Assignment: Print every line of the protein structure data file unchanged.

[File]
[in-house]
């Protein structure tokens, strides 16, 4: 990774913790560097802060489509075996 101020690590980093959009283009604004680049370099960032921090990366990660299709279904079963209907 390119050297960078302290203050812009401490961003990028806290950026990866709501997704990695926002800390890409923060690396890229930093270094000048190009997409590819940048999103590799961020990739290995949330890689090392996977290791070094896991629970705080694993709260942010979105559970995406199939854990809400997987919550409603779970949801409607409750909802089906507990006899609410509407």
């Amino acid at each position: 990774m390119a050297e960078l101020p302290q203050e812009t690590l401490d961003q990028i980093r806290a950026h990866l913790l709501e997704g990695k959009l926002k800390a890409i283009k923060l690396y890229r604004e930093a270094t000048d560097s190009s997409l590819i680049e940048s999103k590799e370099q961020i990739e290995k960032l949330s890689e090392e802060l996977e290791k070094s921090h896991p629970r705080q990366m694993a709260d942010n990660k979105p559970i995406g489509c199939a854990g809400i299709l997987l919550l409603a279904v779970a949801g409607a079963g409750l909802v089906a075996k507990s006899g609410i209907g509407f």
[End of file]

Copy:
[in-house]
């Protein structure tokens, strides 16, 4: 990774913790560097802060489509075996 101020690590980093959009283009604004680049370099960032921090990366990660299709279904079963209907 390119050297960078302290203050812009401490961003990028806290950026990866709501997704990695926002800390890409923060690396890229930093270094000048190009997409590819940048999103590799961020990739290995949330890689090392996977290791070094896991629970705080694993709260942010979105559970995406199939854990809400997987919550409603779970949801409607409750909802089906507990006899609410509407």
């Amino acid at each position: 990774m390119a050297e960078l101020p302290q203050e812009t690590l401490d961003q990028i980093r806290a950026h990866l913790l709501e997704g990695k959009l926002k800390a890409i283009k923060l690396y890229r604004e930093a270094t000048d560097s190009s997409l590819i680049e940048s999103k590799e370099q961020i990739e290995k960032l949330s890689e090392e802060l996977e290791k070094s921090h896991p629970r705080q990366m694993a709260d942010n990660k979105p559970i995406g489509c199939a854990g809400i299709l997987l919550l409603a279904v779970a949801g409607a079963g409750l909802v089906a075996k507990s006899g609410i209907g509407f």